The other thing that you probably don't want to know is how often do the seats even get the slightest attention. QF has gone back to cloth seats so you can guarantee you are surrounded by whatever has gone before and is trapped in those fibers. At least the Leather seats you could wipe down with disinfectant every now and then, not surer they even do that. All you have to do is check out the windows for the grimy hair and face residues from previous passengers to have an idea of what soils the seats your head and backside are rubbing into. I've seen some pretty nasty stuff on seats, from urine, to blood to stuff I can't identify, usually a quick wipe to remove the visible evidence, and sounds like QF were using water wet cloths at best. I remember the days they had the small replaceable head covers on the seats, with velcro so they could be changed. Now your hair just wipes in whatever was before.
…all which partly explains why some have their own aircraft..
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Old 14th Sep 2022, 10:23
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Originally Posted by laardvark View Post
i didn't realise how big his head is till that video .
its huge .
Ha Ha, that’s funny. Yep, I noticed that also, and the weird thing is that I’ve met him in person and don’t recall his melon looking so big. Perhaps it has grown as he ages? A giant head on tiny shoulders, like an orange sitting on top of a toothpick!
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Old 18th Sep 2022, 22:59
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Originally Posted by Al E. Vator View Post
The saddest/most telling thing about the 4 Corners story was the last couple of quotes from staff:

”We feel like management hate us”

That sums up the way aviation management has evolved, particularly since the pilots dispute of 1989 and the privatisation of Australian/Qantas.
A similar thing has happened at Cathay Pacific recently, a textbook example of how to stuff up what was once a quality product. Invariably the cause is egotistical CEO’s, hellbent solely on shareholder returns and lining their own pockets.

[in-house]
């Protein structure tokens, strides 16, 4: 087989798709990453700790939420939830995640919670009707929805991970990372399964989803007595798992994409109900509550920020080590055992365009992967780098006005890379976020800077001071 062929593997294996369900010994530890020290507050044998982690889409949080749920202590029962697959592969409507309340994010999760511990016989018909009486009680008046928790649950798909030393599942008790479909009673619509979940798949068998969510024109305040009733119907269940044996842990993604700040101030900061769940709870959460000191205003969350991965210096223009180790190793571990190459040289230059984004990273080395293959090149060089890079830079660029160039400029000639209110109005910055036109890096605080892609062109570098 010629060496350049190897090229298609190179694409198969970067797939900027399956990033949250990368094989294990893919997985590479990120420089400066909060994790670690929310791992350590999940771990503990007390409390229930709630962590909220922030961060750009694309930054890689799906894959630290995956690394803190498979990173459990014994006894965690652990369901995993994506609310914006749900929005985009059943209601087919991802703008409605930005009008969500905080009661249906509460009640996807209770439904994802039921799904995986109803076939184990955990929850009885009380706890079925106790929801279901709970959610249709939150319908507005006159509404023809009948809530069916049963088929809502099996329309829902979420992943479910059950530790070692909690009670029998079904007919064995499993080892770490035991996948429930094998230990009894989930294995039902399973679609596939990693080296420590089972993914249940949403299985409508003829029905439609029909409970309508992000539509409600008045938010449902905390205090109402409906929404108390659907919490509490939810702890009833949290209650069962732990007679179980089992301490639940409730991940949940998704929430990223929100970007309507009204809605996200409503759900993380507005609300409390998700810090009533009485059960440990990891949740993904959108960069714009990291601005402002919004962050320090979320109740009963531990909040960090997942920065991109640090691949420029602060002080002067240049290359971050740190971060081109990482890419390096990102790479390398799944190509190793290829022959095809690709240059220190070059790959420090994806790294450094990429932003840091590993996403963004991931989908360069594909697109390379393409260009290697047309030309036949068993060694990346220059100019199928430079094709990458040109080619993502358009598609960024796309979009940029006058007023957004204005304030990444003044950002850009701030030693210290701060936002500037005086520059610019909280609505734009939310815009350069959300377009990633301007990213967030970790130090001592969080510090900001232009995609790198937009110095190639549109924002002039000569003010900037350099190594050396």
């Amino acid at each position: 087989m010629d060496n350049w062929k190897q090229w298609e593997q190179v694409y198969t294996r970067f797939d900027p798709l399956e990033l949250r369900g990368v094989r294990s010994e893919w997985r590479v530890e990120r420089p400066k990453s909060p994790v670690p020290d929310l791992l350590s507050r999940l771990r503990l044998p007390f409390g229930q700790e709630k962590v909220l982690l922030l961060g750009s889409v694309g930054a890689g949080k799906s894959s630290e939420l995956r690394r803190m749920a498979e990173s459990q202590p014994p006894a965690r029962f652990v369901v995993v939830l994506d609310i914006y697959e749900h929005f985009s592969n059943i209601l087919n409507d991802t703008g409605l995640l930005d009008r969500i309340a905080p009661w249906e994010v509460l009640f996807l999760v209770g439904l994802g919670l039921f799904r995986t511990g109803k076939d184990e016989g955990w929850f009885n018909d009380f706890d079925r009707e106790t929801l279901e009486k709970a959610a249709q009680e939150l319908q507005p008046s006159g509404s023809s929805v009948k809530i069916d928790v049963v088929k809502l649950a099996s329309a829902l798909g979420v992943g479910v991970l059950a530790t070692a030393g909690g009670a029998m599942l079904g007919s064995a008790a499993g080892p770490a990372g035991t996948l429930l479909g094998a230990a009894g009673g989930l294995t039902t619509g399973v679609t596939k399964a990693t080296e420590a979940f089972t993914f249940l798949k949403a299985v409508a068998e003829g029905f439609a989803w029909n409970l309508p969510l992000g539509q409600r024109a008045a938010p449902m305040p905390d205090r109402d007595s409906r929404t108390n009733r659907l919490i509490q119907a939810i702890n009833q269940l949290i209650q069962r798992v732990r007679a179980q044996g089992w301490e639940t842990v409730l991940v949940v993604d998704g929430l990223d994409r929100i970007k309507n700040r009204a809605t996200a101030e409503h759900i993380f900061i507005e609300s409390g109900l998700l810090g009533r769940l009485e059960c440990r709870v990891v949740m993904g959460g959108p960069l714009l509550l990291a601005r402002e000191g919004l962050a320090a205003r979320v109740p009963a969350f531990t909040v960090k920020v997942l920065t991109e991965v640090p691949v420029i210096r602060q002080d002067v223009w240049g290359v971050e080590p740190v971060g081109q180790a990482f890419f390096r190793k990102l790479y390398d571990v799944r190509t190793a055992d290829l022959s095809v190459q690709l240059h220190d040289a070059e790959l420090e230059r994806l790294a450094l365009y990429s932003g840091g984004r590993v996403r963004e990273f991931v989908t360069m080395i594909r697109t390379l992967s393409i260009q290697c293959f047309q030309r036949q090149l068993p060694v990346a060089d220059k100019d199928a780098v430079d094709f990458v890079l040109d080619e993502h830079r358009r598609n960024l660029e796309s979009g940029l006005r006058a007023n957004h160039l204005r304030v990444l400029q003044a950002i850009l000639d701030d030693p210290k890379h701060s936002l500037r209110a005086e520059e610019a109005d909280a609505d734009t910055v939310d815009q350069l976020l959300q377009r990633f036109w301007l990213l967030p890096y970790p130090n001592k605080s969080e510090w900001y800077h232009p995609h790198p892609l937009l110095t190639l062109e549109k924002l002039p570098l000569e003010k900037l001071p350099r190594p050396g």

The direct result is that inevitably the airline product suffers and once great airlines become mediocre at best.

Impractical and unrealistic to re-nationalise airlines (though we should have got a stake in QF after that huge government capital injection) but there’s got to be some circuit breaker to halt this corporate greed.
Management don’t hate the staff, they just don’t care.

The attitude of any business flows from the directors. The directors of Qantas don’t care. They is getting their big pay checks and running Qantas down because they ‘know’ that airlines will be mostly banned under the global warming overlords. The directors, by appeasing the global warming overlords know they will have another cushy directorship to go to once Qantas, and most other airlines, is done. No director cares about somebody who is looking for a long term career in the airlines because they don’t see themselves there in the long term…


Apparently, Qantas management has this belief that when the sun goes down and the wind don’t blow that the power just works under some miracle.

Yer just gotta ‘believe’…

“…From this year all Qantas Group buildings will be powered by 100 per cent renewable electricity in Australia…”


https://www.qantas.com/content/dam/q...ction-plan.pdf





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Old 19th Sep 2022, 00:50
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QANTAS’ ISSUES NOT ‘ALL THE CEO’S FAULT’ ARGUES CHAIRMAN

Qantas chairman Richard Goyder has said Alan Joyce and his executive team have done “exceptionally well” in a strongly-worded riposte to the CEO’s critics.

Writing in the AFR, Goyder hailed his senior staff for steering the airline through a pandemic that “sent other airlines and their creditors packing”.

It comes amid criticism that Joyce’s annual salary increased by 15 per cent to $2.27 million despite a string of problems to plague the business, including record delays and hours-long call wait times.

The 900-word opinion piece argued most aviation companies globally are grappling with the same problems as Qantas.

“This is what happens when you shut down an entire sector for more than two years,” he wrote. “Companies make deep cuts to survive. Skilled people walk away because the uncertainty seems endless.”

He said Qantas is now well on its way to fixing its problems, quipping, “If you haven’t heard this, it may be because the data showing the improvement received far less media attention than stories showing how bad things got.
“In the meantime, the corporate obituary writers have been busy. Their analysis has (mostly) been unencumbered by what’s happening at other airlines, or that Qantas’ performance has turned around.”Goyder then said in order to “set the record straight”, he would give a “quick response” to common criticism.

In a section titled, “It’s all the CEO’s fault”, he said, “People who think Qantas couldn’t have failed or was enriched by government handouts are simply wrong.

“We don’t shy away from the service failures that happened as the airline restarted. But any reasonable assessment has to start with looking around the world and Australia to see how Qantas compares in an industry that is working incredibly hard to get back on its feet.